Rose Fatherazi

Sweet Bird of Youth Review

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Sweet-Bird-of-Youth

From 1 June – 31 August 2013, The Old Vic theatre has been showing one of the most outstanding, well-known works of Tennessee Williams ‘Sweet Bird of Youth,’ and by far, it was the most thrilling performance I’ve seen in a long time. Staring Sex and the City’s favourite star Kim Cattrall, and the attractive Seth Numrich, comes a tragic yet poetic story set in 1956 St Cloud, Florida where a good looking drifter, Chance Wayne, returns back to his home town with a faded movie star Alexandra Del Lago to find, not only his long lost youth, but also his long lost love whom he is forbidden to see.

If it isn’t obvious by the title, one of the most crucial themes in this play is the importance and essence of youth. Alexandra Del Lago (Kim Cattrall) is an ageing star that is trying to run away from her past after she saw how old she looked on the night of her movie premier. Naturally she sought comfort in Chance Wayne (Seth Numrich), a young man who, not only has a dark past himself, but also feels the advantages of youth slipping away as time ticks by. In a desperate rage to get his life back on track, Chance clings onto Del Lago in the blind hope that she could raise him, and his childhood sweetheart Heavenly (Louise Dylan), to fame.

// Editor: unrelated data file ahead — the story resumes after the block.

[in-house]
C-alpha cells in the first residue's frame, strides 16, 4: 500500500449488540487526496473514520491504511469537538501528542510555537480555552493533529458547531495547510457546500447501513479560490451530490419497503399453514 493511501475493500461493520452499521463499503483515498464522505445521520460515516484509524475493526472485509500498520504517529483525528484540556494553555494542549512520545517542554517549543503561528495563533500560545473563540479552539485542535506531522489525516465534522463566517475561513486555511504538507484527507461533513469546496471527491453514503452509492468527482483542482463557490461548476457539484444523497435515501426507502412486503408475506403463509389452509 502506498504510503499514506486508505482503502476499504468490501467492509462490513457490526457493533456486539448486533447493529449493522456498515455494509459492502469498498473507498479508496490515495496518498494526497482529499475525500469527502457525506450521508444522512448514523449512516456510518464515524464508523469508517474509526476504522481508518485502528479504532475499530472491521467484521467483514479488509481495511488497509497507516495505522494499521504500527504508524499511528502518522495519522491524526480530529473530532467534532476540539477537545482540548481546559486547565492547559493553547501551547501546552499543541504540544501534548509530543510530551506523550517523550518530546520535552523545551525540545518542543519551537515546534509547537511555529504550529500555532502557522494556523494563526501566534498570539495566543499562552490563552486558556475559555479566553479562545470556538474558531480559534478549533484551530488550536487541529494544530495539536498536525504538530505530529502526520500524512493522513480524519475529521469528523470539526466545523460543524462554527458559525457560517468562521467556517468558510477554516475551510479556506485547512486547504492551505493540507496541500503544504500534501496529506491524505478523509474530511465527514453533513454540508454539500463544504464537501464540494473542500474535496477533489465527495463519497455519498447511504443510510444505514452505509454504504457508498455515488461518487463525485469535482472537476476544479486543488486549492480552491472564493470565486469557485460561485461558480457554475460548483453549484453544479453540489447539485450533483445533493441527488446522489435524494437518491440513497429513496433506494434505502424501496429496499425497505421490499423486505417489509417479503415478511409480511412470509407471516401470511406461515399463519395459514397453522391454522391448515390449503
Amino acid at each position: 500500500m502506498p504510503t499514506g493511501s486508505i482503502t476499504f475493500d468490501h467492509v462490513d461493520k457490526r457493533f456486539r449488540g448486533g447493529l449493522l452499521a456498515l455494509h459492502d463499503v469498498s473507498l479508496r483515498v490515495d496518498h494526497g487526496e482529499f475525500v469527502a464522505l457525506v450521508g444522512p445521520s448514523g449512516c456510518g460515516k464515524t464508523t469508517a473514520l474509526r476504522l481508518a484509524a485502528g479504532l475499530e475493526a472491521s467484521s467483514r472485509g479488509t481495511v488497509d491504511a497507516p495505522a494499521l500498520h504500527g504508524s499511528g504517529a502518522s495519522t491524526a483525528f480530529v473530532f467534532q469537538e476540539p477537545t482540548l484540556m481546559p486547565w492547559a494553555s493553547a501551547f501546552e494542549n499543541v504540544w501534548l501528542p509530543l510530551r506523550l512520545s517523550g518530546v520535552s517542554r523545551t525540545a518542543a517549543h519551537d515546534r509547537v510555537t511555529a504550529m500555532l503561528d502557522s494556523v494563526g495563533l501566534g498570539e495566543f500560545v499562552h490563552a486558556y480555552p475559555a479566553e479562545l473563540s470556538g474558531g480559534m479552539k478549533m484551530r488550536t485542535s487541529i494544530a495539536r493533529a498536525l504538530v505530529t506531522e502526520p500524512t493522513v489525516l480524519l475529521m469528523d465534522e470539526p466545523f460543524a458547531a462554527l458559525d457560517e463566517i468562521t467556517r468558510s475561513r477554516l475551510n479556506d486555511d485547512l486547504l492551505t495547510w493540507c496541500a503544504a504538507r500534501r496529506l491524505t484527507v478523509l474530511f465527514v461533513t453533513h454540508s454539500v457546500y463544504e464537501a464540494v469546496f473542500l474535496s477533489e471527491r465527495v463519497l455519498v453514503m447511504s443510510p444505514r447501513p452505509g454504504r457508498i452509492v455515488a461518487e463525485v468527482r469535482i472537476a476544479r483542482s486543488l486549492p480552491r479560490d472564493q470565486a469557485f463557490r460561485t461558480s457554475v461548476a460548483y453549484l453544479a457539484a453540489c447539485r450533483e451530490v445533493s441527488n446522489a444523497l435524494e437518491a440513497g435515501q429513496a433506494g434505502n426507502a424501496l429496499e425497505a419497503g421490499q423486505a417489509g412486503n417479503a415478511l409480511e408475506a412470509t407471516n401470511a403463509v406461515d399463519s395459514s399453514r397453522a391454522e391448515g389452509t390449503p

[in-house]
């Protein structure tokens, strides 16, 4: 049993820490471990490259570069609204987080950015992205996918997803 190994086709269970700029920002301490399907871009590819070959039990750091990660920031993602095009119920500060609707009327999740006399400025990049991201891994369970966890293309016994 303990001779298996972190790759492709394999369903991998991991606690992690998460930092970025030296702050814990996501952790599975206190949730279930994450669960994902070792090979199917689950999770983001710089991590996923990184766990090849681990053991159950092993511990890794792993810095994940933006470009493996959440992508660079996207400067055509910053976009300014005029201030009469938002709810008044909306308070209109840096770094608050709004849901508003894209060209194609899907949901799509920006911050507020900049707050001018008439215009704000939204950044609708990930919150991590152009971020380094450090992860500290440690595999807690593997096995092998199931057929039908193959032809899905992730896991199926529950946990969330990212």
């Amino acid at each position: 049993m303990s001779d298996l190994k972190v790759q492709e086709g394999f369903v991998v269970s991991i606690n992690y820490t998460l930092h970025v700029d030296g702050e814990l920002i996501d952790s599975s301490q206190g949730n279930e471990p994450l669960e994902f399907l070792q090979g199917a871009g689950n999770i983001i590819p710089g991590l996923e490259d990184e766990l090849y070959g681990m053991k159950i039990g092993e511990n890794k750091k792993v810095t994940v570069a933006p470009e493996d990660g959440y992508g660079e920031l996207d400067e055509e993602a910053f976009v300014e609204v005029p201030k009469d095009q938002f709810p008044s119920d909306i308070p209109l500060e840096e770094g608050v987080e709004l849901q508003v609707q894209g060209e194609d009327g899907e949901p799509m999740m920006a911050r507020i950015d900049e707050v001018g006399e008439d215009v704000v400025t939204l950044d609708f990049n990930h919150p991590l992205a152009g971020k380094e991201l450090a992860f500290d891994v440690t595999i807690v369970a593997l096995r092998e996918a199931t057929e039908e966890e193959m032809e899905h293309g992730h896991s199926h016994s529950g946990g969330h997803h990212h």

Though Tennessee Williams never came up with a conclusive version of ‘Sweet Bird of Youth,’ Oliver Award-winner Marianne Elliot‘s creative mind managed to find the perfect way of constructing all the drafts together, gradually filling up the holes that might have been missed by any other director or editor. Elliot has come up with her own, definitive version of this poetic work of art. Only Tennessee Williams could find such a brilliant balance between dark comedy and lugubrious tragedy, but being able to show that same balance in a theatre production is a whole other story.

Just like any other Williams play, ‘Sweet Bird of Youth’ starts off with an ambiguous yet powerful opening scene, making us want to know what has happened, and what’s going to happen next. This feeling is forever present during the course of the play and as each scene goes on, a little bit of history is revealed from each character. It’s not until the very end where the plays full potential is shown. It’s so powerful that feeling tired physically (as well as mentally) is a common side effect in the aftermath.

Now, before I go off telling you the whole plot of the play, I’ll leave it here, but not until I urge you to check out the site itself.

Take this opportunity to see this play (if you haven’t already) before it leaves us on 31 August. I can honestly say that you won’t be disappointed!

If you have seen it, write a comment below giving us your thoughts or tweet us.

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